Rabbit Advocacy Animal Matters
HUMAN USE OF NATURAL RESOURCES IN THE SOUTH OKANAGAN AND LOWER SIMILKAMEEN VALLEYS
Richard J. Cannings and Eva Durance. 1998. Human use of natural resources in the South Okanagan and Lower Similkameen valleys in Smith, I.M., and G.G.E. Scudder, eds. Assessment of species diversity in the Montane Cordillera Ecozone. Burlington: Ecological Monitoring and Assessment Network, 1998. http://www.naturewatch.ca/eman/reports/publications/99_montane/humans/intro.html
Humans are an integral part of any large ecosystem on earth. In the south Okanagan, humans have been present for at least 6000 years and probably longer, generally concentrating their activities in the warmer habitats near the valley floor. Such low elevation lands throughout the world tend to be the most easily accessible and the most biologically diverse, and for these reasons, the most desirable for human uses. For indigenous peoples, the European settlers that followed, and present-day residents, the lower elevation lands were, and are, the most attractive for occupation: the most fertile for agriculture and with the most accessible water, the most easily travelled through (and on in the case of the lakes) and built upon, and with the most food sources in wildlife and fish.
The Okanagan indigenous people's occupation of the land, their cultural relationship to it, and their numbers, were such that they lived in a sustainable relationship with the land and its other occupants (reference?). Since the arrival of Europeans and increasingly with the recent rapid development , however, the overall biological sustainability has been jeopardized. Excessive livestock grazing on the low elevation grasslands in the mid 19th century and early 20th severely damaged wildlife habitat in this ecosystem. Later, conversion of land to agriculture, especially intensive orcharding, ground crops, and vineyards with the concomitant need for water meant the destruction of much of the native vegetation, filling in of wetlands and ponds, and the degradation or destruction of waterways through channelization.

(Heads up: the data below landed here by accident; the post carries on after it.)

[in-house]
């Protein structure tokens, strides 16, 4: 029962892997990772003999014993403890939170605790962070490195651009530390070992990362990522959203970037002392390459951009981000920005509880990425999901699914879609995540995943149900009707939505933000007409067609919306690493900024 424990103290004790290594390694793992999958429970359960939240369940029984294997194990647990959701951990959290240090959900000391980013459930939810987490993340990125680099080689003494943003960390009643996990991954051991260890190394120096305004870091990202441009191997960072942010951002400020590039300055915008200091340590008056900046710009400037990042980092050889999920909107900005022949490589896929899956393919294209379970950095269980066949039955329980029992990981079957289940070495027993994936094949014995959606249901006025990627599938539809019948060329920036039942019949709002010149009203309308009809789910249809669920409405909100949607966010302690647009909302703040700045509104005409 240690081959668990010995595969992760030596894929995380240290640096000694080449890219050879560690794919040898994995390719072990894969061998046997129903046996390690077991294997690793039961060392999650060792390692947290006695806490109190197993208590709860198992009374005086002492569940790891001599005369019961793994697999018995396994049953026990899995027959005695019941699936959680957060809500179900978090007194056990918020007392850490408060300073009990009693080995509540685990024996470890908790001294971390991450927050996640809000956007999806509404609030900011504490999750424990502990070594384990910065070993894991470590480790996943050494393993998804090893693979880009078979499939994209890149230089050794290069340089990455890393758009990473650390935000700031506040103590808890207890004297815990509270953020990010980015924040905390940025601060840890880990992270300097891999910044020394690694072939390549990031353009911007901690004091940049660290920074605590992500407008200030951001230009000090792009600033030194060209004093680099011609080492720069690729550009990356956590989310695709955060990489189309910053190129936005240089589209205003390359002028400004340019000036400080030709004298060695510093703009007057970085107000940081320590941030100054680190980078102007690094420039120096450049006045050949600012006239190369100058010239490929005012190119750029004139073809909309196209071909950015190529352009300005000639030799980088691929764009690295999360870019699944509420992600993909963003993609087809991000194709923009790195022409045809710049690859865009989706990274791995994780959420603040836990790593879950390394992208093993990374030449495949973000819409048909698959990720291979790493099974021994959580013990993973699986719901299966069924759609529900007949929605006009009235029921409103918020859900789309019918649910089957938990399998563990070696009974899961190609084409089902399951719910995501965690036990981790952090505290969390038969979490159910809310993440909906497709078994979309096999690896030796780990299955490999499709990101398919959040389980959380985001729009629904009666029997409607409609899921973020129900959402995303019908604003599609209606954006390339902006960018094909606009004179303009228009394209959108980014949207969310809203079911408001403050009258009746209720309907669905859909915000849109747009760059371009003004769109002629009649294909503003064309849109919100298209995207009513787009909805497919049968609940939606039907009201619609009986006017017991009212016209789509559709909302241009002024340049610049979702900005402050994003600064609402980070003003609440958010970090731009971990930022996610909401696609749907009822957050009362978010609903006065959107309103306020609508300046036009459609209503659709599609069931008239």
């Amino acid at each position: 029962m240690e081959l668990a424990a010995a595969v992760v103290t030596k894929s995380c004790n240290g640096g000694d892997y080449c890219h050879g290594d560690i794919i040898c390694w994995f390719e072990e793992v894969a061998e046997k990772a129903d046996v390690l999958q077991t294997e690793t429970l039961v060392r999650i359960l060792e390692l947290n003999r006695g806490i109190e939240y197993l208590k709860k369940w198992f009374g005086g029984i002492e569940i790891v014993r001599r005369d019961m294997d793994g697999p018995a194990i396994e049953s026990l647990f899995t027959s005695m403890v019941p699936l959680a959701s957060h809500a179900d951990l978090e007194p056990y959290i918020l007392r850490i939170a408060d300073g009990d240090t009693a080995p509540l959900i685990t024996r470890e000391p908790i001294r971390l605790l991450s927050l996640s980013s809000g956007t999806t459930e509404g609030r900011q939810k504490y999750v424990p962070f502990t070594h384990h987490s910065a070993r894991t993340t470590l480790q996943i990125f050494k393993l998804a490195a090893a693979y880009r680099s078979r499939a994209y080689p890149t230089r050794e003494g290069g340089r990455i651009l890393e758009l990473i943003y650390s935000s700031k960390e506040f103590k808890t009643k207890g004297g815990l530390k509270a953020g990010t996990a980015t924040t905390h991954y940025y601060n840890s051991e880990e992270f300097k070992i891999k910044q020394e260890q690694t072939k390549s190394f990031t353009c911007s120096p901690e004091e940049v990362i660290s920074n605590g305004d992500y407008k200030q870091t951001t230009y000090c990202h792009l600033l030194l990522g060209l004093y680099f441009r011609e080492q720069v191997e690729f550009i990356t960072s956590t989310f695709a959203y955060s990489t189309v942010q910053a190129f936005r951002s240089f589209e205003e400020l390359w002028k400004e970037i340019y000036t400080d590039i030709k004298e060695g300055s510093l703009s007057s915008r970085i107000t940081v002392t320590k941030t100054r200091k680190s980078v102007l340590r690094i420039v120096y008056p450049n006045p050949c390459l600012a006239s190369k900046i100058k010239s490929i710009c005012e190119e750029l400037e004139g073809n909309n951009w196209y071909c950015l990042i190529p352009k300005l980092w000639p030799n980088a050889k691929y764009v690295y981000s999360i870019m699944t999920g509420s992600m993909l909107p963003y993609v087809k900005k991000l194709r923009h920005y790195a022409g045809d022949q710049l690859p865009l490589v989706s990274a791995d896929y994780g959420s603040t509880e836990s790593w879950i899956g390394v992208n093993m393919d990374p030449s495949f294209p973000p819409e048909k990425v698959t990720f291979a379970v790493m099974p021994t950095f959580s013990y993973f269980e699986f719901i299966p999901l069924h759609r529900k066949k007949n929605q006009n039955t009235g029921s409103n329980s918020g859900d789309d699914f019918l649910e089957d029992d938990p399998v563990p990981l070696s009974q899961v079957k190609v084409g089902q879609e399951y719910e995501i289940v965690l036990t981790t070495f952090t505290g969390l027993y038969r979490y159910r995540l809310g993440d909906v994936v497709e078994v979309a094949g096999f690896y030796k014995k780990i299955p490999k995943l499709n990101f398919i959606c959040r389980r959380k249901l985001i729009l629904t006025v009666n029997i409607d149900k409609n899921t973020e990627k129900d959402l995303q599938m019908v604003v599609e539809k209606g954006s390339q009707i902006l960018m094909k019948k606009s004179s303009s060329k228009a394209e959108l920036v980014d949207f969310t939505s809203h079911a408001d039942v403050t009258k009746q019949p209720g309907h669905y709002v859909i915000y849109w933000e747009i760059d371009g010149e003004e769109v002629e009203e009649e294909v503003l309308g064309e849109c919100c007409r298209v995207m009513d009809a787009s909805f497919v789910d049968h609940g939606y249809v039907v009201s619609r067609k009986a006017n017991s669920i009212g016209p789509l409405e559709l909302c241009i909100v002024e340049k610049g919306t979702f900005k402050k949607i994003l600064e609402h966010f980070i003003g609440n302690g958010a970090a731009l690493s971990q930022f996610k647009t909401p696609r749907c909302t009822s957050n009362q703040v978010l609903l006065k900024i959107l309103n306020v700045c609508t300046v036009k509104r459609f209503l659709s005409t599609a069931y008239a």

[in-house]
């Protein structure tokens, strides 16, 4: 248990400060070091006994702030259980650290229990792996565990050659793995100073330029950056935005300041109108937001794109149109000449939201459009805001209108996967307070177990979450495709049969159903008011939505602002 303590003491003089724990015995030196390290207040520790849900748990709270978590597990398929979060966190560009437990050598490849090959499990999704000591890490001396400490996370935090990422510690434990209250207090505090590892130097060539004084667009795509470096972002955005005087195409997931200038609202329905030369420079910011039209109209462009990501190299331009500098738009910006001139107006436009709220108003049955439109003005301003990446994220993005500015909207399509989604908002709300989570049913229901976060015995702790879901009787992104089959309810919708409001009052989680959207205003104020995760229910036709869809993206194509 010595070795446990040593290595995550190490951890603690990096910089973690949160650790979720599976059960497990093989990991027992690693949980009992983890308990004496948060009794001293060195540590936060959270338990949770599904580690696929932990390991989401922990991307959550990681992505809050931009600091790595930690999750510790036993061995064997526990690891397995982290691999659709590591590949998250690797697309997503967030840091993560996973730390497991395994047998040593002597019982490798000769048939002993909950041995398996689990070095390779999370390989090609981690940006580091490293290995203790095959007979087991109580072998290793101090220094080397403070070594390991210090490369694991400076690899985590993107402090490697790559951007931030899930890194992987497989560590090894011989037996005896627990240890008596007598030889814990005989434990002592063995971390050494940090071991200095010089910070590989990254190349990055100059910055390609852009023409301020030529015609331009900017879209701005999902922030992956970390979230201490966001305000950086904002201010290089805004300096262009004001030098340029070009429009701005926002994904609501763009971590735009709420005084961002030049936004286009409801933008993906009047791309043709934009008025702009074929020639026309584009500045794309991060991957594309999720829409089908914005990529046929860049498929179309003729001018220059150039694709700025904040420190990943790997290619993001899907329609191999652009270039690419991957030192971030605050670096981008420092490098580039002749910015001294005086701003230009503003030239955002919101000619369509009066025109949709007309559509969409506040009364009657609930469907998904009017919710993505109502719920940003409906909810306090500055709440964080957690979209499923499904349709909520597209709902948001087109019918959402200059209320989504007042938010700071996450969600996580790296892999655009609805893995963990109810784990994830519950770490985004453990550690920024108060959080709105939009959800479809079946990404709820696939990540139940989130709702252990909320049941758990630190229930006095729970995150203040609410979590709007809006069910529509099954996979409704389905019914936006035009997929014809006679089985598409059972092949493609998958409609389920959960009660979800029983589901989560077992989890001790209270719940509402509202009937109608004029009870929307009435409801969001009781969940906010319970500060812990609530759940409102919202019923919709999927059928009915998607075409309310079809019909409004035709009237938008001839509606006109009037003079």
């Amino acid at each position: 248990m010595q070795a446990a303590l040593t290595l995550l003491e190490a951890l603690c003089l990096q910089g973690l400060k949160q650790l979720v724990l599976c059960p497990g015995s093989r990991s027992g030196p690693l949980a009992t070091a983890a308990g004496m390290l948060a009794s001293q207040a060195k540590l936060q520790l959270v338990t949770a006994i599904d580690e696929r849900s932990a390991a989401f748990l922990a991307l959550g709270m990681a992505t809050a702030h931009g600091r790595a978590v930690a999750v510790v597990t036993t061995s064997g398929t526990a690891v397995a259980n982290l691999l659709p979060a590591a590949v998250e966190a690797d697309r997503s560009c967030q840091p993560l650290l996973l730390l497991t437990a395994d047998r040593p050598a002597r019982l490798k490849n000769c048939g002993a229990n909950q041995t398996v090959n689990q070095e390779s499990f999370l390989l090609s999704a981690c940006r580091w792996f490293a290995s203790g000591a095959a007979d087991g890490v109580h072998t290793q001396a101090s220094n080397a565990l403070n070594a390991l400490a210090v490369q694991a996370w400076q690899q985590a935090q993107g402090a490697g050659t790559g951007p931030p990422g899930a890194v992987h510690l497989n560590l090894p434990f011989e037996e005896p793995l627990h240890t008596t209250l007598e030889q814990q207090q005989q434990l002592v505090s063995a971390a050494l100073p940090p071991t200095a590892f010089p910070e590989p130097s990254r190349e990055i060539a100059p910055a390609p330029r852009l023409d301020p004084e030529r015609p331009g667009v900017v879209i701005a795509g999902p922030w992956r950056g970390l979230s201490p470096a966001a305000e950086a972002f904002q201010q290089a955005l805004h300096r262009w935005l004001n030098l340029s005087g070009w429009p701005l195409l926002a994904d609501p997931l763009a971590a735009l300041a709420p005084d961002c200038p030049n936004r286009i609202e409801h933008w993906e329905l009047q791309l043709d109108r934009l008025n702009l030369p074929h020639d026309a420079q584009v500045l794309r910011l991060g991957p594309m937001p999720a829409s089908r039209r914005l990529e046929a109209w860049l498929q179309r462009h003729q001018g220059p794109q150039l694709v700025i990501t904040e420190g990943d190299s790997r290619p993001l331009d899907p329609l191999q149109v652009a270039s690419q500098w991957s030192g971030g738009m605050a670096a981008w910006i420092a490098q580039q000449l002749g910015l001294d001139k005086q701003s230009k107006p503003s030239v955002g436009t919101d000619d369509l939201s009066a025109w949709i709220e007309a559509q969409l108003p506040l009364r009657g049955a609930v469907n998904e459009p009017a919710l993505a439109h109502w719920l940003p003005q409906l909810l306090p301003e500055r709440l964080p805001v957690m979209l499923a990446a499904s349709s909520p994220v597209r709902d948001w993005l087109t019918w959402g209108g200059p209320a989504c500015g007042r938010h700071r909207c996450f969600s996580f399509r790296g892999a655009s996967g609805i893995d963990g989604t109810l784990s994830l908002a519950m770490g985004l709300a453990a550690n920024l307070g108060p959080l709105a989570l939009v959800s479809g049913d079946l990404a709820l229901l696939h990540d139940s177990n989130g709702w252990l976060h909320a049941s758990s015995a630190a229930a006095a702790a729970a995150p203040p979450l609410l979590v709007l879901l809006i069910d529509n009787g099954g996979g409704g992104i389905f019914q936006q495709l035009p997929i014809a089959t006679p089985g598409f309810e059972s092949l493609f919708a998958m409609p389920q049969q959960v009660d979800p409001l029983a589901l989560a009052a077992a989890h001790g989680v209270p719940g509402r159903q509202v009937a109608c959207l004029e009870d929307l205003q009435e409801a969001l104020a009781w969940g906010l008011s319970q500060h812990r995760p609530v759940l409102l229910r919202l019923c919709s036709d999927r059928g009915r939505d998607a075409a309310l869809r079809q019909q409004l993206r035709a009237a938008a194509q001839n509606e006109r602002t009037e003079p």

The same sort of destruction has been the result of increased urban development. Wildlife habitat is also threatened or destroyed by factors such as pesticide use in agriculture, forestry, and domestic settings, the introduction of non-native species such as largemouth bass, European starling, house sparrow, Eurasian water-milfoil, purple loosestrife, sulphur cinquefoil, and many others that compete with native species, and with uncontrolled recreational use of all-terrain and other off-road vehicles. The result for the 'natural' Okanagan is severe degradation and wholesale destruction of much of its ecological integrity..
"The preservation of biological diversity in the South Okanagan presents a major challenge. Wildlife officials must not only attempt to preserve wildlife in the face of unrelenting development pressures..., but they must also endeavour to protect species that evoke little human sympathy and have little or no recreational or commercial value. Moreover, much of the habitat that is so critical to species at risk in the region is located on privately owned land¾land over which government has limited control." (Walter and Wilkerson 1997:12)
How humans have occupied and used the South Okanagan and Similkameen, and continue to do so, is critical to an understanding of the problems faced today in attempting to preserve and enhance the natural biodiversity of the area. The legacy of past activities and practices can not only give us an understanding of why the land is as it is today; it may also help us assess how to begin to mitigate the negative effects of our occupation of the land and to avoid perpetrating further mass destruction. This chapter outlines that legacy starting with an examination of the Okanagan people's use of the land and water and their resources and then exploring the main historical uses and economic activities carried out on the land as these have changed over the past 175 years.